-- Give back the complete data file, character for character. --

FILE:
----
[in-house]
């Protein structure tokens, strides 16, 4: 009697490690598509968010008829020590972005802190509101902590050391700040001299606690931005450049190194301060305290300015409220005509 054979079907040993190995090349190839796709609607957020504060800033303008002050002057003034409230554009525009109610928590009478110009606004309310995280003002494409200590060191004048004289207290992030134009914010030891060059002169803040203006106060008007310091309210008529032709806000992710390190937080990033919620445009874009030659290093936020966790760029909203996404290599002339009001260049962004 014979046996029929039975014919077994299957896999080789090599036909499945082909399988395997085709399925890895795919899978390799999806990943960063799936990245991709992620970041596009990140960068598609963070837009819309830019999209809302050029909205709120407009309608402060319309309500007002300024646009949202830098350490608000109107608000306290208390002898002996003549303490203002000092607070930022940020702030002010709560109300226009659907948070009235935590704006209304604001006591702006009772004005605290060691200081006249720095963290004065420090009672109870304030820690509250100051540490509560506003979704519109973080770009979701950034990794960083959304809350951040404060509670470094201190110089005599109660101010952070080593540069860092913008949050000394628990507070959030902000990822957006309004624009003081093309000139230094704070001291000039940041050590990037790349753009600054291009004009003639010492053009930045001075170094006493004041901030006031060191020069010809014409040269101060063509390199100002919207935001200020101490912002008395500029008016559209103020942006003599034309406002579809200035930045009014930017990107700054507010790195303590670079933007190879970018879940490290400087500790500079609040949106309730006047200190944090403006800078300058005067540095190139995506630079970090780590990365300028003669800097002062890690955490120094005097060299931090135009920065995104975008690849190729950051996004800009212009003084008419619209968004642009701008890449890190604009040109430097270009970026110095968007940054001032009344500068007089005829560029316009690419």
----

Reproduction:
[in-house]
């Protein structure tokens, strides 16, 4: 009697490690598509968010008829020590972005802190509101902590050391700040001299606690931005450049190194301060305290300015409220005509 054979079907040993190995090349190839796709609607957020504060800033303008002050002057003034409230554009525009109610928590009478110009606004309310995280003002494409200590060191004048004289207290992030134009914010030891060059002169803040203006106060008007310091309210008529032709806000992710390190937080990033919620445009874009030659290093936020966790760029909203996404290599002339009001260049962004 014979046996029929039975014919077994299957896999080789090599036909499945082909399988395997085709399925890895795919899978390799999806990943960063799936990245991709992620970041596009990140960068598609963070837009819309830019999209809302050029909205709120407009309608402060319309309500007002300024646009949202830098350490608000109107608000306290208390002898002996003549303490203002000092607070930022940020702030002010709560109300226009659907948070009235935590704006209304604001006591702006009772004005605290060691200081006249720095963290004065420090009672109870304030820690509250100051540490509560506003979704519109973080770009979701950034990794960083959304809350951040404060509670470094201190110089005599109660101010952070080593540069860092913008949050000394628990507070959030902000990822957006309004624009003081093309000139230094704070001291000039940041050590990037790349753009600054291009004009003639010492053009930045001075170094006493004041901030006031060191020069010809014409040269101060063509390199100002919207935001200020101490912002008395500029008016559209103020942006003599034309406002579809200035930045009014930017990107700054507010790195303590670079933007190879970018879940490290400087500790500079609040949106309730006047200190944090403006800078300058005067540095190139995506630079970090780590990365300028003669800097002062890690955490120094005097060299931090135009920065995104975008690849190729950051996004800009212009003084008419619209968004642009701008890449890190604009040109430097270009970026110095968007940054001032009344500068007089005829560029316009690419």